growing up, success, failure, life without drugs. If we have looked closely, we have

found that we are afraid of almost everything. Our fears have kept us from doing

the things we want to do and becoming the people we want to be.

If we are as honest as we can be, many of our previous fears will be cast aside

once and for all. Our liabilities may destroy us if we have a lack of faith in the God

of our understanding. With a loving God’s help, we are guided through our confusion.

What are-the results that come from making a searching and fearless moral inventory

of ourselves? Our Basic Text says: “Anyone who has some time in the program

and has worked this step will tell you that the Fourth Step was a turning point in

their life. The results of living the Fourth Step are freedom from the past, freedom

to be ourselves, and knowledge of who and what we really are.

If we have written a thorough inventory, we end up with a large amount of information

about ourselves. We have carefully examined our resentments and begin

to understand how worthless and deadly they really are. We realize their power to

destroy us, and now seek a better way to live. We grow toward freedom, peace of

mind and balance.

Throughout these pages we have learned that God does for us what we cannot do

for ourselves. By taking the remaining steps, we will begin to realize that through

God and our own efforts, we can remove the various forms of self-centeredness that

have kept us from a greater spiritual awareness. If we have sincerely taken the first

three steps and followed through with a searching and fearless moral inventory, we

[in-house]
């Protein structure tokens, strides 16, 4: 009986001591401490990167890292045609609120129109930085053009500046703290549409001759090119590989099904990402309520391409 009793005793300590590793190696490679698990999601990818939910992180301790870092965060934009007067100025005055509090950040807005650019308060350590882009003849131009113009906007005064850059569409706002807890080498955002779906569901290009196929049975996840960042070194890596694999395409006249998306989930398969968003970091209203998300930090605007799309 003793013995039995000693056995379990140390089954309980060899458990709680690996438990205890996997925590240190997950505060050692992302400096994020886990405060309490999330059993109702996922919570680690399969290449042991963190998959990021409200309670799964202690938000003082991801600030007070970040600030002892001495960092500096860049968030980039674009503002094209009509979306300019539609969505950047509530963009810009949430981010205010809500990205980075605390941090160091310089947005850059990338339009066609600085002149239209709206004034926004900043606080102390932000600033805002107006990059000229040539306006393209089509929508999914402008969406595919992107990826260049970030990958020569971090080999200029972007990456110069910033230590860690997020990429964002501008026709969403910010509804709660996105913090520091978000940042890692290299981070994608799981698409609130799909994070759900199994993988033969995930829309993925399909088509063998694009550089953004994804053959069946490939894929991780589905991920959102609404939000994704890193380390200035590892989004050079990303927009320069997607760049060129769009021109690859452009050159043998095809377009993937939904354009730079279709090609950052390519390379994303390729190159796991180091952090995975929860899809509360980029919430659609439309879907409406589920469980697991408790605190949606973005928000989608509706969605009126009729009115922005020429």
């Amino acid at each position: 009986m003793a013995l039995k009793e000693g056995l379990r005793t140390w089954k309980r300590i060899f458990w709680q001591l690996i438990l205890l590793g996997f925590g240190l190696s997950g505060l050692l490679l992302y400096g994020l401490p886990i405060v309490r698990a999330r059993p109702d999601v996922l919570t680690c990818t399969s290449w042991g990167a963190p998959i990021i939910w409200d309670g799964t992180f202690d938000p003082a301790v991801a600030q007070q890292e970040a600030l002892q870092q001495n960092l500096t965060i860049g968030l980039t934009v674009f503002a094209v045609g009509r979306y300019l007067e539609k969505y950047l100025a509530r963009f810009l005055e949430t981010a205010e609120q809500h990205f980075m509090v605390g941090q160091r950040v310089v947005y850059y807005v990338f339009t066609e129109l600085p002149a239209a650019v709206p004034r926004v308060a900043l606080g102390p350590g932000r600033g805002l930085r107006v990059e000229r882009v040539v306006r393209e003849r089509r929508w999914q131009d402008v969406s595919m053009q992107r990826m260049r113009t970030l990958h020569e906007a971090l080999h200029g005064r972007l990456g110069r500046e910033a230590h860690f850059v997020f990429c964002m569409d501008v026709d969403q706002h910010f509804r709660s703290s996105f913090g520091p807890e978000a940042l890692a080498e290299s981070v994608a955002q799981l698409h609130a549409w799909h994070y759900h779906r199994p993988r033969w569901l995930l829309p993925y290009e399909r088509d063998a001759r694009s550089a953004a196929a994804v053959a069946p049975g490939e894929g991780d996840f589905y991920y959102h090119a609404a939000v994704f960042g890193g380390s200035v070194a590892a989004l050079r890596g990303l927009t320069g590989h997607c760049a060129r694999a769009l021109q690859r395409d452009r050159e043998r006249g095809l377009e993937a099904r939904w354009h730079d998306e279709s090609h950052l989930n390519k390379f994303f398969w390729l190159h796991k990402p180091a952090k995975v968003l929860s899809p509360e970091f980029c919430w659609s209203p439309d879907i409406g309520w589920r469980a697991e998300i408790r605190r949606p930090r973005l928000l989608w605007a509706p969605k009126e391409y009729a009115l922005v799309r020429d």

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become aware of some strong realities about ourselves and are ready to move on.

We do a Fifth Step right away while the inventory is still fresh.

Those of us who took this approach to the Fourth Step saw that it wasn’t our

needs that got us into trouble. It was the ways we were going about meeting those

needs. If we needed approval and the way we tried to meet that need was by bullying

people and monopolizing conversations trying to be the life of the party, that

defeated the purpose. If we wanted financial security and we were running up a

bunch of bills we couldn’t pay, then that need wasn’t going to be met.

A few of us worked this step from a somewhat different perspective than most.

Some of us looked at our lives and what it was we wanted from them. We saw we

all had needs that, for the most part, we deserved to have met. All of us had needs

for love and affection and approval and productive work. All of us had certain basic

financial necessities.

As we watched other people do their Fourth Steps, we came to see that there were

different approaches to this step that worked. Each of us had to find a way to work

the step that gave us a true picture of ourselves. Our sponsors were usually able to

provide the guidance we needed.

If we wanted to feel comfortable with ourselves yet we were jumping into bed

with anyone who asked us, we couldn’t feel very good. If we wanted an education

but didn’t do anything to work towards that, what did that mean? What did that

say about us? If we wanted a good relationship, what were we doing to get it? If